Emmy award-winning Jeffrey Blount’s third novel, The Emancipation of Evan Walls, is a harrowing glimpse at the American South during the Civil Rights Movement of the late 1960s, told through the eyes of a young black child struggling to overcome the obstacles in the way of his dream to forge a life for himself. The novel is a reflection on Evan’s painful experience being a sharp, intelligent child with courageous aspirations, who finds himself caught “in a crossfire of hate” between the black and white communities who force him into isolation.
The Emancipation of Evan Walls opens with Evan in 1993, welcoming the birth of his first child with his wife Izzy. What would be a time of celebration for most only creates a growing fear in Evan that he realizes he can no longer avoid. Evan, terrified that his daughter will face the same trauma he lived through, decides to finally open up to his wife about the childhood experience he has hidden away from her for years.
Evan’s story begins in 1968 in the town of Canaan, Virginia. In the middle of a discussion between the adults in town mourning the stagnancy of the Civil Rights movement, Evan makes a dangerous proclamation. He declares his solution to the hopelessness at hand: he wants to be somebody and get out of Canaan for good.
Evan’s dream is faced with fierce backlash, as his community interprets his aspirations as insult and abandonment. His great-grandmother, Mama Jennie, one of the few people who support him, explains, “They mad at you ‘cause when you become something, you toss all them lost chances right back up into they faces. It hurts.”
When Canaan schools are eventually integrated, Evan’s troubles worsen. Shunned by the white kids in class who hate him because he is black and excommunicated by the black kids in school who accuse him of trying to be white, Evan is thrust into a deep loneliness. His intelligence and success are met with bitter racism by his white classmates, and nicknames such as Uncle Tom and Snowball from his black classmates. Evan is left to cope with the help of a few friends, the guidance of his mentor Bojack and the wise Mama Jennie, and the power of his dream for a better life.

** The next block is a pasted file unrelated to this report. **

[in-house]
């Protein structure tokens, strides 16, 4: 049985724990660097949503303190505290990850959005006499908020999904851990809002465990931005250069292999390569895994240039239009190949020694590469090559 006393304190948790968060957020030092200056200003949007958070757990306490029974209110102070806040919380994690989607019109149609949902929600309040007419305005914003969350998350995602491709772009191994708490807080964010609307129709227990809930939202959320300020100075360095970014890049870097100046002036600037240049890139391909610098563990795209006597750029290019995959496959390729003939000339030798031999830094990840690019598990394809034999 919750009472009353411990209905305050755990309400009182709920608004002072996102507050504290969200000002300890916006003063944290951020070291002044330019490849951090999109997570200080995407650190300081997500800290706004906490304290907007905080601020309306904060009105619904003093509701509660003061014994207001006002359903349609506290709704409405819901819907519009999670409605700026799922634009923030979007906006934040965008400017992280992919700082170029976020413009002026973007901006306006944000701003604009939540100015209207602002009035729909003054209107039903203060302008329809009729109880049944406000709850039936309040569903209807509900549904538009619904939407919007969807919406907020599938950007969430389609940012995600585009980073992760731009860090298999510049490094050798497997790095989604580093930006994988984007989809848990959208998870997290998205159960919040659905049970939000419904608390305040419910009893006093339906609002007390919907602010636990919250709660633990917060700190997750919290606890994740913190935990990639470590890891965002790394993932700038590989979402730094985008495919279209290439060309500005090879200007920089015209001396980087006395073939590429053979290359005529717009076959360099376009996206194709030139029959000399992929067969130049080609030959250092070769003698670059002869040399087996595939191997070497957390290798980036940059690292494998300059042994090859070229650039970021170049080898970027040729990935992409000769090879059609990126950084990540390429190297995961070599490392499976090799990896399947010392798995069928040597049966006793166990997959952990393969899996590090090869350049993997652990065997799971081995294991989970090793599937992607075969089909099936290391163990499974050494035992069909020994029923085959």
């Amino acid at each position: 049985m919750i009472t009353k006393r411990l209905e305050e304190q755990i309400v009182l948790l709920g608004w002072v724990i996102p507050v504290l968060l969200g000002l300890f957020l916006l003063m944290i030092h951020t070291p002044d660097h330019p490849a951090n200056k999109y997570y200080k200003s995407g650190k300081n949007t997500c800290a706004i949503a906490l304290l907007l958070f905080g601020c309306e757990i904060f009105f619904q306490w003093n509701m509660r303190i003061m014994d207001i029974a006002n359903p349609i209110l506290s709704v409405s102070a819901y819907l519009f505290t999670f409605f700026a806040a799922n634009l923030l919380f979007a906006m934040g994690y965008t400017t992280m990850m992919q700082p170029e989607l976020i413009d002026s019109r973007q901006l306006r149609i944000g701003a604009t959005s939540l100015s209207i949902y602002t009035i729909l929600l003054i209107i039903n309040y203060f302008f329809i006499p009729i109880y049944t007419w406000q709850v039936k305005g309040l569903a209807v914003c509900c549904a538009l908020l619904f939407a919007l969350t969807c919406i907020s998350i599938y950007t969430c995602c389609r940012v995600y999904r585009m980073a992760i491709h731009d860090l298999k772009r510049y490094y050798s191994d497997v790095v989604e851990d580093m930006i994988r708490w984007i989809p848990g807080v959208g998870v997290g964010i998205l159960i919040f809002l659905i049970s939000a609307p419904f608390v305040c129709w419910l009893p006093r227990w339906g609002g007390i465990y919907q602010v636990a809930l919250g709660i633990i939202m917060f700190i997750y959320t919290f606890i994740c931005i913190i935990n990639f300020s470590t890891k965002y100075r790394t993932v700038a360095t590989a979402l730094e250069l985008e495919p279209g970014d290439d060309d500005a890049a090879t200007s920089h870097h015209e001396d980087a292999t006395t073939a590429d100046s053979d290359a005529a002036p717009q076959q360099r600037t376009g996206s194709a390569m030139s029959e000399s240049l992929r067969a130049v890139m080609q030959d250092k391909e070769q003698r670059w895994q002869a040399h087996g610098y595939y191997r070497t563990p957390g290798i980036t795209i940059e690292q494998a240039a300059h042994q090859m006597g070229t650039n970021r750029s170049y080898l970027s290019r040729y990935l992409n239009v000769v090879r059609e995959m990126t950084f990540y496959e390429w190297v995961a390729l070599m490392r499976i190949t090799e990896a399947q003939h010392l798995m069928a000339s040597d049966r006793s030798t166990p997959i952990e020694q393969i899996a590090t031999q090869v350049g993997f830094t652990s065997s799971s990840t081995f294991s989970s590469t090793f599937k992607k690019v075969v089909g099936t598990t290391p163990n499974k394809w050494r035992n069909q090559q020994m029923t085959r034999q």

In The Emancipation of Evan Walls, Blount masterfully captures the raw sense of solitude faced by Evan, a young child who at once is forced to grapple with the hateful force of racism at work against him coupled with the fear that he is not black enough for his community in Canaan. Throughout the novel, however, Evan’s isolation is mended by the comforting relief brought by the wisdom of Mama Jennie and his mentor Bojack. Both characters are constructed with a tenderness that gives both Evan and readers a resistant hope throughout the novel. Blount’s account of Evan’s childhood is not only a blunt and sharply painful reflection on identity, resilience, and injustice, but it also a powerful meditation on healing, companionship, and overcoming oppression. Blount’s voice is clear and honest and does not shy away from exploring the difficulties of outliving trauma.
At the end of the novel, returning to his present life with his wife and child, the re-opening of Evan’s wounds begins to let him heal as his confession sets him on the path to closure. After all, as he reflects earlier in the novel, “You see, the thing about shame is that it grows from within, and only the person feeling it can put it to rest.”
Jeffrey Blount will be leading a talk on his novel, The Emancipation of Evan Walls, as well as issues of racism and social injustice on Wednesday, February 5th, at 6:00 pm at the Bessie Smith Cultural Center. Admission is free, but reservations are requested. For more information and to reserve your spot, you can head to Southern Lit Alliance’s website at https://www.southernlitalliance.org/jeffrey-blount.